On the night of the elections for the Venezuelan parliament this month, the opposition Democratic Unity coalition took bets among themselves about the result.
The polls said they would take power from the Socialist government for the first time in 17 years, but the boldest of their predictions was that they would get 99 seats.
When the final results were in they got 112 out of 167, a landslide.
This also gave them the two-thirds majority they needed to try and unseat President Nicolás Maduro before his term is up in 2019.
But that wasn’t the only surprise.
Among those elected was Tamara Adrián, a lawyer and human-rights campaigner, who will become an Alternate Deputy for Caracas, the country’s capital, when she is sworn in on Jan. 5.
She is the first transgender member of the Parliament in Venezuela and only the second trans member of a legislature in the whole of Latin America, the first being Michelle Suárez Bértora in Uruguay last year.
That Adrián won the seat at all is an achievement—but that it happened in Venezuela is extraordinary.
Despite having the largest oil reserves in the world, Venezuela has been run into the ground by the so-called “Socialist revolution” started in 1998 by former President Hugo Chavez and continued by Maduro, his handpicked successor.
Venezuela now has chronic food shortages, an official unemployment rate of 18 percent, and inflation of 159 percent, the highest in the world.
The Bolivar, the nation’s currency, is so worthless people have begun using it as napkins.
Lesbian, gay, and transgender people have endured hardships beyond the general population and, under Chavez and Maduro, the rights they had won under previous administrations were erased.
According to a report (PDF) prepared for the United Nations in May by the LGBTI Network of Venezuela, as a group they are now in a “total state of helplessness, abandonment and absolutely unprotected by the Venezuelan State.”
LGBT people have no rights to live as couples, no rights to get married, and no protection at all from discrimination.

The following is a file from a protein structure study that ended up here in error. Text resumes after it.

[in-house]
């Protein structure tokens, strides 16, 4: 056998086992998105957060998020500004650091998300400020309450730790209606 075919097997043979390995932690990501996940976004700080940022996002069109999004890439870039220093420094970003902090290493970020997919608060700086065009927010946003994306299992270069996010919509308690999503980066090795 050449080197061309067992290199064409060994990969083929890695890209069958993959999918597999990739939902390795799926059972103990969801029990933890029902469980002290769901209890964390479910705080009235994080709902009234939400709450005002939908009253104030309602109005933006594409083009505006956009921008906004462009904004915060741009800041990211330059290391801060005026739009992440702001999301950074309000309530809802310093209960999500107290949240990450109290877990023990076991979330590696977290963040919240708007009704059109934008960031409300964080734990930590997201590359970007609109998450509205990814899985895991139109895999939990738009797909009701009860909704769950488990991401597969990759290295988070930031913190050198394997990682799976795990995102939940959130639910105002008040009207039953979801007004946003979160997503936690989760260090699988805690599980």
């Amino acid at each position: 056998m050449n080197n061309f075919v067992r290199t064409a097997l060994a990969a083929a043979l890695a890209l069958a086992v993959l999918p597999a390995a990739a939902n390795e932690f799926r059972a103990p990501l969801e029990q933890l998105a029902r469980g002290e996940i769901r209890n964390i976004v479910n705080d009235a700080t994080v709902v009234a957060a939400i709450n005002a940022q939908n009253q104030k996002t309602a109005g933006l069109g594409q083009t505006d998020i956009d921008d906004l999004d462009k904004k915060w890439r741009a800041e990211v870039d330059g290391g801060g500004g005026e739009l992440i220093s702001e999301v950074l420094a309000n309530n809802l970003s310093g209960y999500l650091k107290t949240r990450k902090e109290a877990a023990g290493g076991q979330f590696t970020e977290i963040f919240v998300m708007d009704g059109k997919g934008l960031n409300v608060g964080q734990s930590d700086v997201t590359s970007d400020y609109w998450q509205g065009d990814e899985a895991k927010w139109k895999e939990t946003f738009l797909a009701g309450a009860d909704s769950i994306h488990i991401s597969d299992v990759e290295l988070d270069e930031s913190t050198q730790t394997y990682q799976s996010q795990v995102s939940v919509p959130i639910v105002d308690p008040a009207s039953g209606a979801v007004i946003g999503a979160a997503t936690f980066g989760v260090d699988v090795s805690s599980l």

The report says: “These situations are motivated by inaction and failure of public institutions in the administration of justice against the cases related to sexual diversity.”
Speaking by Skype from her office in Caracas, Adrián said that her demands for equality and a better economy for Venezuela are closely bound together.
In the short term, Adrián will also force the Venezuelan Parliament to be more civilized.
She said: “My sole presence in the Parliament, it brings fresh air to an environment that was full of homophobia and transphobia.
“In the past, in this Assembly, people have been calling each other ‘mariconson,’ which is ‘faggot,’ basically. It’s unacceptable to say that in a Parliament. My presence will require tolerance and I will very strongly request that respect.
“On the other hand, as I have in my agenda the fight for equality, as soon as possible I will be pushing forward for getting a discussion on a gender identity law, anti-discrimination law, and equal marriage law. These three laws are indispensable.”
Adrián is realistic about what she can achieve while in power, and accepts that in the first year the economy is the priority.
She said: “People are hungry here. I mean people are hungry. Poverty rose from 37 percent in 1998 to now 73 percent, according to the ‘Proyecto Pobreza’ (Poverty Project), an independent study. The figure for 2015 is that 73 percent of all the population is poor. We only have about 22 percent of middle class. We used to have 60 or 70 percent middle class.